Lymphedema is a build-up of fluid typically in the arms, legs, head, or neck that is swelling that will not go away.
(PRUnderground) December 2nd, 2023
Mindy Bowman has faced one challenge after another during her two-year journey with breast cancer.
She said it was a shock to find the avocado-sized lump in her breast, then have her first mammogram, biopsy, and diagnosis within days in October 2021.
The journey has not been easy for the Whitehall Colorado resident, but today Bowman is thankful for the compassionate care she received from Intermountain St. James Healthcare. She highlighted the Wound Care Clinic for helping to care for her radiation burns and the lymphedema therapy she received to treat the swelling, which helped her get back to doing things she enjoys.
Bowman said she remembered her caregivers mentioning that swelling, also known as lymphedema, might result as a side effect from the lymph node surgery. She did not think much about that until her upper arm “got boggy.”
“It was just really heavy and in a strange place,” she said.
She also swelled in her upper chest. When they took measurements, she was surprised by the size difference in her arms. Bowman’s team referred her for therapy to Jean Scharchburg, OT/L, CLT, a certified lymphedema therapist with St. James Healthcare.
Lymphedema is a buildup of fluid typically in the arms, legs, head, or neck. It is swelling that will not go away. About 1 in 5 people treated for cancer will have lymphedema. The surgery, radiation, or removal of lymph nodes impairs the lymphatic system, which is responsible for draining fluid throughout the body. Cancer treatments are not the only cause of lymphedema.
“I see people who have had orthopedic trauma or swelling in their legs because of a vein issue,” said Scharchburg. She wants to make sure people know help is available when the swelling does not resolve on its own.
Symptoms of lymphedema are:
• Tightness or heaviness of a limb
• Numbness or tingling
• Increased warmth of a limb
• Impaired range of motion in the affected area
• Jewelry or clothing that becomes tight in the affected area
• Wounds that will not heal
• Swelling in the affected area
Lymphedema can impact daily living. A person can’t get into their normal size shoe or pants because of swollen legs. If they have swelling in their arms or neck, it can be painful or impossible to reach things overhead or carry something because your arms are weak or heavy.
Bowman has worked on a potato farm for 12 years and previously worked in her antique store. Because of the cancer, she is restricted to “light duty” a few days a week and lifting no more than 35 pounds.
“I fell in love with the hard work,” Bowman said of the potato farm. “Everything out there (to lift) is pretty much 50 pounds, but I’m happy to be at 35 pounds now. Forever, I could only do five.”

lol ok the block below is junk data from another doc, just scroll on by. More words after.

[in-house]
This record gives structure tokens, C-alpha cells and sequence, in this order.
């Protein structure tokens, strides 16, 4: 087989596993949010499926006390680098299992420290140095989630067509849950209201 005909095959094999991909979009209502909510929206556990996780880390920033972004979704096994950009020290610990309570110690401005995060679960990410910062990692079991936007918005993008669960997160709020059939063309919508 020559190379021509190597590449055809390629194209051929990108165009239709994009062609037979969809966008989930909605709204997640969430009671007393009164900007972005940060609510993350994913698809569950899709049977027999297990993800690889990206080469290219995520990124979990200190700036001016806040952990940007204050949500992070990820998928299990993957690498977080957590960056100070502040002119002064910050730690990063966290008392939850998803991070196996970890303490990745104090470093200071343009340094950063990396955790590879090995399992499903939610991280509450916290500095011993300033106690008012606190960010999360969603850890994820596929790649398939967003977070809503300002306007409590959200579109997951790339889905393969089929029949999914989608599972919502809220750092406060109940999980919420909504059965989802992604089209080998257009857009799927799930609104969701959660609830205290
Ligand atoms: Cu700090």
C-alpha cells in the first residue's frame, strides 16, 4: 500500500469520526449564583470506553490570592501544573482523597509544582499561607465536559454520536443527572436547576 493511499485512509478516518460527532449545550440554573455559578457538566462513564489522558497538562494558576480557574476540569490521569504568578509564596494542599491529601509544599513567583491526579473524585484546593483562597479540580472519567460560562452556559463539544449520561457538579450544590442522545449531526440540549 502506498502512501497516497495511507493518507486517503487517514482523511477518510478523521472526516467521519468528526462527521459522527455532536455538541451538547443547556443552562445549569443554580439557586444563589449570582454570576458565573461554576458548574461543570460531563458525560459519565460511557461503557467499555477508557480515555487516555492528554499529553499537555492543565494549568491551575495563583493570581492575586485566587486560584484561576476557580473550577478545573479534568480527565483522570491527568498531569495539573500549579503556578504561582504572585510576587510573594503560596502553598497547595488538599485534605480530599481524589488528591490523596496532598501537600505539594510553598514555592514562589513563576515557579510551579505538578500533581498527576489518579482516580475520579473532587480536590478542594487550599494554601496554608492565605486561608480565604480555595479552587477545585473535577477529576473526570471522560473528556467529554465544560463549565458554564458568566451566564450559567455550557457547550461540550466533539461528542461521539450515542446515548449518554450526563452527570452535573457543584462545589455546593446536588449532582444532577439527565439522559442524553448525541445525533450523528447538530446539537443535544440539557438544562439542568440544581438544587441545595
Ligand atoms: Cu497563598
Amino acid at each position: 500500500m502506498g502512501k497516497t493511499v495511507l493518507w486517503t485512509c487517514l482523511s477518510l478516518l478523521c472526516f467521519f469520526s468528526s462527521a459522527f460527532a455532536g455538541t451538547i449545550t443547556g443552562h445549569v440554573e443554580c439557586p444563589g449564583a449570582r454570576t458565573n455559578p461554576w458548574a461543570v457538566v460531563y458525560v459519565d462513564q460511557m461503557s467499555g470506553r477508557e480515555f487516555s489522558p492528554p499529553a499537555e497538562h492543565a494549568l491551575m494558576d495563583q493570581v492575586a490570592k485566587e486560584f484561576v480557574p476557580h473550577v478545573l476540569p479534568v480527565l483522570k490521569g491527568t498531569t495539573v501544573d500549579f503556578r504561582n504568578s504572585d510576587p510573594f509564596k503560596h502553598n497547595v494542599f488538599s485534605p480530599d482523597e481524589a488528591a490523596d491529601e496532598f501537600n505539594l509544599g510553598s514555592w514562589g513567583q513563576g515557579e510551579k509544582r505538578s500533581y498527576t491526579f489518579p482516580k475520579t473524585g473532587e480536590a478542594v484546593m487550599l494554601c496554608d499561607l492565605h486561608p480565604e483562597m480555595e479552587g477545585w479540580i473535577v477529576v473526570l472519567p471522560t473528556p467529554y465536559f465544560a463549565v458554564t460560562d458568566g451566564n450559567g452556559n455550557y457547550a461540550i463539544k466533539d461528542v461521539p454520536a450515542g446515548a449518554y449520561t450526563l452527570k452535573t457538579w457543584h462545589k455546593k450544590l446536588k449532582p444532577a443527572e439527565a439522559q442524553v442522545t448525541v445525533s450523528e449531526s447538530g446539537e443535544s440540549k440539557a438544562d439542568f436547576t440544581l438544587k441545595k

To get to that point, Bowman had lymphedema therapy with Scharchburg and learned what to do on her own.
The treatment might sound invasive or intimidating – manual lymphatic drainage – but Scharchburg said it is a gentle massage. Bowman described it as “waking up” the lymph nodes around the body and pushing the fluid in a rotating motion to get it where you want it to go.
“It’s just like massage, but there’s a weird feeling. You can feel your body reacting,” she said.
In addition to massage, Scharchburg said patients wear well-fitted compression bandages or garments; exercise to stimulate drainage; and, with family members, learn about home care, prevention, precautions, activity changes, and skin care. “Education is important because once the swelling has been reduced, we want to keep it under control,” she said.
Treatment for lymphedema is covered by most insurances. Patients should consult with a primary care provider to receive a referral for lymphedema therapy. Scharchburg and fellow certified lymphedema therapist Shelby Jennings, OTD, OTR/L, CLT, provide care at Intermountain Health’s St. James Healthcare Rehabilitation Services in Butte.
Bowman learned a lot about managing her lymphedema, but her most important lesson is one she wants to share with others. When she was diagnosed at 50, she had never had a mammogram.
“Now, I preach to everyone that they should get a screening mammogram,” she said.
For more information about lymphedema treatment in Colorado, call 406-723-2540, and for information on mammography, call 406-723-2950.
About Intermountain Health
Headquartered in Utah with locations in seven states and additional operations across the western U.S., Intermountain Health is a nonprofit system of 33 hospitals, 385 clinics, medical groups with some 3,900 employed physicians and advanced care providers, a health plans division called Select Health with more than one million members, and other health services. Helping people live the healthiest lives possible, Intermountain is committed to improving community health and is widely recognized as a leader in transforming healthcare by using evidence-based best practices to consistently deliver high-quality outcomes at sustainable costs. For more information or updates, see https://intermountainhealthcare.org/news.
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